The practice of ‘forced confession’ is not merely an internal matter in China. Such confessions are routinely broadcast by CGTN across the world. The victims are often foreigners or the crimes alleged related to international affairs. These broadcasts are used as direct foreign policy statements by the CCP. An example is the TV confessions by Swedish citizen Gui Minhai, used to attack Sweden’s right to provide assistance to its citizen.

[…] Ofcom found evidence that CGTN had violated the Broadcasting Code in a severe manner, which led to official investigations on matters related to Mr Humphrey and Mr Gui. The UK regulator has taken important steps in launching these investigations into CGTN, and the verdict will have far-reaching consequences. The UK is the base for CGTN’s expansion plans across Europe and setup of a new CGTN Europe division. A guilty verdict will force CGTN to stop these broadcasts as well as to pay greater attention to the UK’s regulations overall.

[…] Through Ofcom, the UK can continue to demonstrate the way forward by ensuring consistent enforcement of existing rules. The UK also needs to ensure that once its Magnitsky Act procedures are finalised, it gives civil society a channel for filing such recommendations for sanctions, and move towards regular enforcement.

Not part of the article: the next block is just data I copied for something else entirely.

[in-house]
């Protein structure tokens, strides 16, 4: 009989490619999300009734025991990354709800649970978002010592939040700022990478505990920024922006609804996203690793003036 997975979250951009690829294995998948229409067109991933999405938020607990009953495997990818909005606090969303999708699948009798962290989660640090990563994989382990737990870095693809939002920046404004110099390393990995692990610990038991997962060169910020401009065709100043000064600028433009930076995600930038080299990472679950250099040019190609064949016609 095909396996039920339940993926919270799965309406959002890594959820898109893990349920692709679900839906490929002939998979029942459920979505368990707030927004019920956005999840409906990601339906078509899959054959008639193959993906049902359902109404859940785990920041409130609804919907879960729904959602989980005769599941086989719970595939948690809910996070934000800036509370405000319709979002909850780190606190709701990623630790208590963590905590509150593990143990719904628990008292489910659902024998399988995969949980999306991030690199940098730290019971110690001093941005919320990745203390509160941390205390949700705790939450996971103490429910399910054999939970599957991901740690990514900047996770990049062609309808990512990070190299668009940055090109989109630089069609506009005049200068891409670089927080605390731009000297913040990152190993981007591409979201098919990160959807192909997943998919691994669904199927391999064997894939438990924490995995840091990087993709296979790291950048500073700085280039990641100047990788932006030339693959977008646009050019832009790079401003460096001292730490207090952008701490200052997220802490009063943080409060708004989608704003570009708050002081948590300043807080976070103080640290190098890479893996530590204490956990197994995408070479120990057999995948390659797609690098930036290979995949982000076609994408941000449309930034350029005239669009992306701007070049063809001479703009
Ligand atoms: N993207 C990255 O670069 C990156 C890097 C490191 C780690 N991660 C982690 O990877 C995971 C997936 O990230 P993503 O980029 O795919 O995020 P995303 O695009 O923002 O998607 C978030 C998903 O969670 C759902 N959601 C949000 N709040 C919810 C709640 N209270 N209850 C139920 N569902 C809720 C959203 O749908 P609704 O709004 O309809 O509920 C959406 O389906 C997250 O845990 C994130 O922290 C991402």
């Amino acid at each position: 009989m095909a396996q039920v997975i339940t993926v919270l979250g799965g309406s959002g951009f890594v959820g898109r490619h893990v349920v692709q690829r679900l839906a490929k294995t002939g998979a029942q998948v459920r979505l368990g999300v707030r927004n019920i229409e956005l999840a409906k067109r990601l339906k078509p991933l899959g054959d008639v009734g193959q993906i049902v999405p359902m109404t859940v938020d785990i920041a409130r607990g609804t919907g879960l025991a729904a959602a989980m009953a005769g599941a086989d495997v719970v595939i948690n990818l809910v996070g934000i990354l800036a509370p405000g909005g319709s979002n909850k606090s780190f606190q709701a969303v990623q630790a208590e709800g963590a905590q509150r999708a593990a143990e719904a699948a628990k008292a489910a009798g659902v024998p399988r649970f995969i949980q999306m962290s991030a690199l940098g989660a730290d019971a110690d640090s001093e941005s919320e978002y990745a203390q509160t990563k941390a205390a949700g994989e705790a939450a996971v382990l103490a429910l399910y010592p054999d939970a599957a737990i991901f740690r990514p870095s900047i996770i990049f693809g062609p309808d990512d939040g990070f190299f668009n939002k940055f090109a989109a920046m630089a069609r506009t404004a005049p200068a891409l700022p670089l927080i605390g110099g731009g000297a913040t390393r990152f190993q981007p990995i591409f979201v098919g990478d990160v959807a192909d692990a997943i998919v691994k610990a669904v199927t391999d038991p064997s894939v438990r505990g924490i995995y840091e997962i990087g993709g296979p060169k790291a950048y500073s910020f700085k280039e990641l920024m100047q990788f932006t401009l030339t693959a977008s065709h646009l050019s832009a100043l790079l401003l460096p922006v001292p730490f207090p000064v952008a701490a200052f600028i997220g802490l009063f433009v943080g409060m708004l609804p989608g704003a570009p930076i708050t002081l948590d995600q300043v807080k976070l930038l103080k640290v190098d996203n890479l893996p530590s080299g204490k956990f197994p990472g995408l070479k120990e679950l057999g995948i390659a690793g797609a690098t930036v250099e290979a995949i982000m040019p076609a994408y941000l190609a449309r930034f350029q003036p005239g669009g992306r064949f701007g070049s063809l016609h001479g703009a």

However, the UK could do more. It can place greater scrutiny of staff hires by Chinese media organisations in the UK, to prevent these entities from hosting Ministry of State Security agents. It can also enact legislation similar to the U.S.’s Foreign Agent Registration Act (FARA), to force disclosure of staff and financing by those entities that are deemed to be operating in the UK under control of a foreign government. [Source]

Dahlin also notes the recent televised confession of Simon Cheng, a former U.K. consulate worker in Hong Kong who was detained in China for 15 days in August during which he reports being tortured. Safeguard Defenders last month reported that Cheng filed a complaint with Ofcom on November 28:

Simon Cheng, Hong Kong resident and former employee at the United Kingdom’s Consulate in Hong Kong, on November 27, 2019 filed an official complaint with Ofcom against CGTN – China Global Television Network – for broadcasting his forced TV confession, extracted while Simon was tortured, held incommunicado, at a secret location, in solitary confinement. The complaint highlights a long list of sections of the UK Broadcasting code that the broadcast violates.